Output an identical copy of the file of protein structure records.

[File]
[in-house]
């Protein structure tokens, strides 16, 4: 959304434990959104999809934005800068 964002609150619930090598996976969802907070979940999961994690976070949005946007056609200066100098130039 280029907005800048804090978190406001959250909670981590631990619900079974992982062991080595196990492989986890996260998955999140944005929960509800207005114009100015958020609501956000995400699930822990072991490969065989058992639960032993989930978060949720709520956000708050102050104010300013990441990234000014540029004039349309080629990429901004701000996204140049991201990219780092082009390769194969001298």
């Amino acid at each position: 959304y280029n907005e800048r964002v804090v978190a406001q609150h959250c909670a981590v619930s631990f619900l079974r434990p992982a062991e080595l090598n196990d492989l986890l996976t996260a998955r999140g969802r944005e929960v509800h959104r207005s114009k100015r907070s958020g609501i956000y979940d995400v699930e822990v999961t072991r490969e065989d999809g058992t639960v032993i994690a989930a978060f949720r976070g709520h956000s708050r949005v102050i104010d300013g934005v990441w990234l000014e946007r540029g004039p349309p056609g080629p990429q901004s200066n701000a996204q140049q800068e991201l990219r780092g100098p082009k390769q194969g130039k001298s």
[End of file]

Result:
[in-house]
């Protein structure tokens, strides 16, 4: 959304434990959104999809934005800068 964002609150619930090598996976969802907070979940999961994690976070949005946007056609200066100098130039 280029907005800048804090978190406001959250909670981590631990619900079974992982062991080595196990492989986890996260998955999140944005929960509800207005114009100015958020609501956000995400699930822990072991490969065989058992639960032993989930978060949720709520956000708050102050104010300013990441990234000014540029004039349309080629990429901004701000996204140049991201990219780092082009390769194969001298």
């Amino acid at each position: 959304y280029n907005e800048r964002v804090v978190a406001q609150h959250c909670a981590v619930s631990f619900l079974r434990p992982a062991e080595l090598n196990d492989l986890l996976t996260a998955r999140g969802r944005e929960v509800h959104r207005s114009k100015r907070s958020g609501i956000y979940d995400v699930e822990v999961t072991r490969e065989d999809g058992t639960v032993i994690a989930a978060f949720r976070g709520h956000s708050r949005v102050i104010d300013g934005v990441w990234l000014e946007r540029g004039p349309p056609g080629p990429q901004s200066n701000a996204q140049q800068e991201l990219r780092g100098p082009k390769q194969g130039k001298s």